"Pistol! No!" shouts Amber Heard as she's dragged by a beaded leash across Los Angeles' Pan Pacific Park. We're supposed to be having a quiet afternoon picnic, but Pistol, a two-pound teacup Yorkie with a cute pink bow on her head, has spotted a brown schnauzer type whose rear end must be investigated. "I'm really sorry," says Heard, 23, who's starring in the remake of The Stepfather, out this month. "My dog has decided she wants to go over there, and it's really hard to stop her once she's made up her mind."

You know what they say about dogs and their owners. In this case it's true. Heard grew up equally headstrong in Austin, Texas, more interested in reading Henry Miller and Ayn Rand than in sitting through Bible study with her Catholic-school classmates. She is now a devout atheist. "I did what I needed to do to be independent," she says after Pistol allows us to settle at a shady picnic table. "I never felt like I was telling the truth when I prayed. When you're growing up and one thing is cool and admired and another is distasteful, where does that put you if you side with the latter? It put me . . . out."

Or, to be more specific, in New York, where Heard moved at 16 to model. At 17, she decamped again, for Hollywood, where her mischievous-cheerleader looks helped land her a part in the 2004 film Friday Night Lights (it also didn't hurt that Heard's family is from the Midland-Odessa area, where the movie was set). That performance, and her casual confidence, led to a string of vixenish roles in movies like Alpha Dog, Never Back Down, and Pineapple Express, in which she proved her acting chops by pretending to be attracted to Seth Rogen.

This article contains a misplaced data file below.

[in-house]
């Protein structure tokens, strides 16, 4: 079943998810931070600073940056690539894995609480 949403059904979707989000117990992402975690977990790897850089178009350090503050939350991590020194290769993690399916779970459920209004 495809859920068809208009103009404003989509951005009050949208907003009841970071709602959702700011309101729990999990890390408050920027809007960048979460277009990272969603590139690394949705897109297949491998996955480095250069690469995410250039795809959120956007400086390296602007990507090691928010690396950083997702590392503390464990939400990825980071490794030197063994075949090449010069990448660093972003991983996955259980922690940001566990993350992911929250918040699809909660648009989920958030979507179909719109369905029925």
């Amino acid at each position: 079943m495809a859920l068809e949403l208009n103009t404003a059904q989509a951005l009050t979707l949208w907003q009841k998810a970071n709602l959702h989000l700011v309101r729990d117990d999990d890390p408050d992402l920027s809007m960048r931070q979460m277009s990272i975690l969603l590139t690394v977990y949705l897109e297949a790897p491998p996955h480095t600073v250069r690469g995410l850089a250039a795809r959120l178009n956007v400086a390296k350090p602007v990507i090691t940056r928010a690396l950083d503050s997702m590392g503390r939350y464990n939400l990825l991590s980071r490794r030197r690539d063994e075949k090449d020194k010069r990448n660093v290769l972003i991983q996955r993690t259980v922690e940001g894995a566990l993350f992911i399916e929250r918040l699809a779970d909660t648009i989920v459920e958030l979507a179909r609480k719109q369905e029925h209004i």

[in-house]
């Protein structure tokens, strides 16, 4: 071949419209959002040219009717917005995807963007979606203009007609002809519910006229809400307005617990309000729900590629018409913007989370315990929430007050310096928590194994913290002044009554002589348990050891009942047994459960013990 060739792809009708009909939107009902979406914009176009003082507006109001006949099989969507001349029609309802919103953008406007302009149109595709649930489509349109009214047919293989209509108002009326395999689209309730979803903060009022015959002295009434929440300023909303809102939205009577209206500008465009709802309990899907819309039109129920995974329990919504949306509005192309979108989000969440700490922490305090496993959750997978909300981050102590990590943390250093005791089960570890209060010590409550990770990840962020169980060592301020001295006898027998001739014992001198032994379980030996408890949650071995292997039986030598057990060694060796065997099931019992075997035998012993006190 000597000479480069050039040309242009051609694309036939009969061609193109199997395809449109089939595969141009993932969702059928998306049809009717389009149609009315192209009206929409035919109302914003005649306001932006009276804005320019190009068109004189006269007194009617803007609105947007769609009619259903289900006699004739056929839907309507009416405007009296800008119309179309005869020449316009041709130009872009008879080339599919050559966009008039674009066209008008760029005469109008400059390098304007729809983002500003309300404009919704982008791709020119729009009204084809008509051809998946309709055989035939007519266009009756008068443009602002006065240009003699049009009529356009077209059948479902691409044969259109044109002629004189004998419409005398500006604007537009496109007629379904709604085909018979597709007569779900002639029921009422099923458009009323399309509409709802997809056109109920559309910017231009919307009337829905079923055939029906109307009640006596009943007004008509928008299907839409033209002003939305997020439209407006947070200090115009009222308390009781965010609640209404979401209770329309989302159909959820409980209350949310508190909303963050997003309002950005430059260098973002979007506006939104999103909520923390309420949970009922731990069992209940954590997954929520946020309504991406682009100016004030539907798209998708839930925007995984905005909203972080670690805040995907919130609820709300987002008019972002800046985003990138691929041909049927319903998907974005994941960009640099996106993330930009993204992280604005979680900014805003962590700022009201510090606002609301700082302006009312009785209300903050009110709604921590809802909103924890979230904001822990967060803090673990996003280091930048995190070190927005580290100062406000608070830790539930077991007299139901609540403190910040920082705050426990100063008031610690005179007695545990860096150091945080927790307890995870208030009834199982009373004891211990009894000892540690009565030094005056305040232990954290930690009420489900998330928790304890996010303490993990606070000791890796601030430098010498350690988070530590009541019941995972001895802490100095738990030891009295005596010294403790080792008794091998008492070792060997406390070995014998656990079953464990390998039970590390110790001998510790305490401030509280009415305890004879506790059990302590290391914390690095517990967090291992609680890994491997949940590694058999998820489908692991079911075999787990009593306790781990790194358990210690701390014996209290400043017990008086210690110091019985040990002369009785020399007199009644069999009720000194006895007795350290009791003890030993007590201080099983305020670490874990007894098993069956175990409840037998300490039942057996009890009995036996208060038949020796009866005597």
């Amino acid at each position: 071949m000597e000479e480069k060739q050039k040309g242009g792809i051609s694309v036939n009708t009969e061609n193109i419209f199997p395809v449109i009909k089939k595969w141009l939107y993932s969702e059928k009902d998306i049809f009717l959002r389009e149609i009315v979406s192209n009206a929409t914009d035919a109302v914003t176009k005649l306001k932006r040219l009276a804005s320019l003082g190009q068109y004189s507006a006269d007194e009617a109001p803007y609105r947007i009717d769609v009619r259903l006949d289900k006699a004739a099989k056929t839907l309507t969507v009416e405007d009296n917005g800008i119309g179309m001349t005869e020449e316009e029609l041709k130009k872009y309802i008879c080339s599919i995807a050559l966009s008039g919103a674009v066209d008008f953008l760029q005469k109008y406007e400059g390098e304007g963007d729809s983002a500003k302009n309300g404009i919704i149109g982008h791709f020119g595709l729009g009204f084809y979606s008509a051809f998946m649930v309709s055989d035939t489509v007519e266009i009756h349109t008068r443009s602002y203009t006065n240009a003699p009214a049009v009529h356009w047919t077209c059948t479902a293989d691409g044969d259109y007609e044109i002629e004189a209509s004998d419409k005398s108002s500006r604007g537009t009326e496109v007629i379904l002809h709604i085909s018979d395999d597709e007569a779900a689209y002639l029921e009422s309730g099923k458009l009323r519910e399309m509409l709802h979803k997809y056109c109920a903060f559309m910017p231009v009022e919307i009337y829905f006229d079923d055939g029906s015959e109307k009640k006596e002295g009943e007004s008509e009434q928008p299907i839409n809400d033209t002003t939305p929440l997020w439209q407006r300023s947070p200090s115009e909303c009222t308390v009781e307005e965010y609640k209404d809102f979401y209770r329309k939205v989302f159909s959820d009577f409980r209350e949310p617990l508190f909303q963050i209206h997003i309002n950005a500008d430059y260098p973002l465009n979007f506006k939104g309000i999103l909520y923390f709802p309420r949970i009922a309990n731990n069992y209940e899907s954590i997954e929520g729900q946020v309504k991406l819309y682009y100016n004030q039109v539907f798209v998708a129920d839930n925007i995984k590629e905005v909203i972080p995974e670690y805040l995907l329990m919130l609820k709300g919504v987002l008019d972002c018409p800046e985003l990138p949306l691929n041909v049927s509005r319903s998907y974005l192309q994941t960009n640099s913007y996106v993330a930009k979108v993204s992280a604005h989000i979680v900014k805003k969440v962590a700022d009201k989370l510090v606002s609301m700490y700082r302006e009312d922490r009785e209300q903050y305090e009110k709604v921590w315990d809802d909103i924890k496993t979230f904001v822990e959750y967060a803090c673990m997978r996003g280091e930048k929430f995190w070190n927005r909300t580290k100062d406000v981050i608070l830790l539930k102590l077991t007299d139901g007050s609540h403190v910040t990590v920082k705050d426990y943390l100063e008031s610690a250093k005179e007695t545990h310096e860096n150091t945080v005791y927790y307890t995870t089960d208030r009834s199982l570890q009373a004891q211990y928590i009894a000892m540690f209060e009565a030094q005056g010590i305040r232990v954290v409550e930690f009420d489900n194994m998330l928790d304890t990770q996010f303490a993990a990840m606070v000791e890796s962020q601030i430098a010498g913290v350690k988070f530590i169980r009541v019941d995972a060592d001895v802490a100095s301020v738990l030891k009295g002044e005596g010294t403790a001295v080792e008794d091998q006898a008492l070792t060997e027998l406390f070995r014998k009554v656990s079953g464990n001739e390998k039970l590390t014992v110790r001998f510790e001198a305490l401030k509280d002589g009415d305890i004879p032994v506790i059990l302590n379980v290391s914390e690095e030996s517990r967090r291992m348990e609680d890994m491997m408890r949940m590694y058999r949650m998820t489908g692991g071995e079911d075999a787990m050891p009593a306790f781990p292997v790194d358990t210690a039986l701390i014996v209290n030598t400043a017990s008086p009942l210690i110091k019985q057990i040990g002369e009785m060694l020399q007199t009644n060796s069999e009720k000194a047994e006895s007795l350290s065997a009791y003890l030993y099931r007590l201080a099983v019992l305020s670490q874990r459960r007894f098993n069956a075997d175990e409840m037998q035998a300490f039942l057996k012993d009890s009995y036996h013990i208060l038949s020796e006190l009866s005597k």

The Internet Movie Database is blunt in its description of Heard's oeuvre—"often plays sexualized teenagers"—but you're more likely to find her holed up in the L.A. Public Library than in the back room at Winston's. As we slice bits of Cheddar for Pistol, Heard name-drops philosophers Omar Khayám and Baruch Spinoza. By contrast, when she signed on to Stepfather, she had to be told that her costar, Penn Badgley, was on a TV show called Gossip Girl. Heard admits to owning a .357 Magnum (hence the dog's name), but when asked what she does for fun, she launches into passionate odes to Christopher Hitchens and cooking with truffled cheese. "We'd usually find her off in a corner reading some piece of literature that most of us wouldn't understand," says director Derrick Borte, who worked with Heard on this fall's indie drama The Joneses. "She is worldly and wise beyond her years."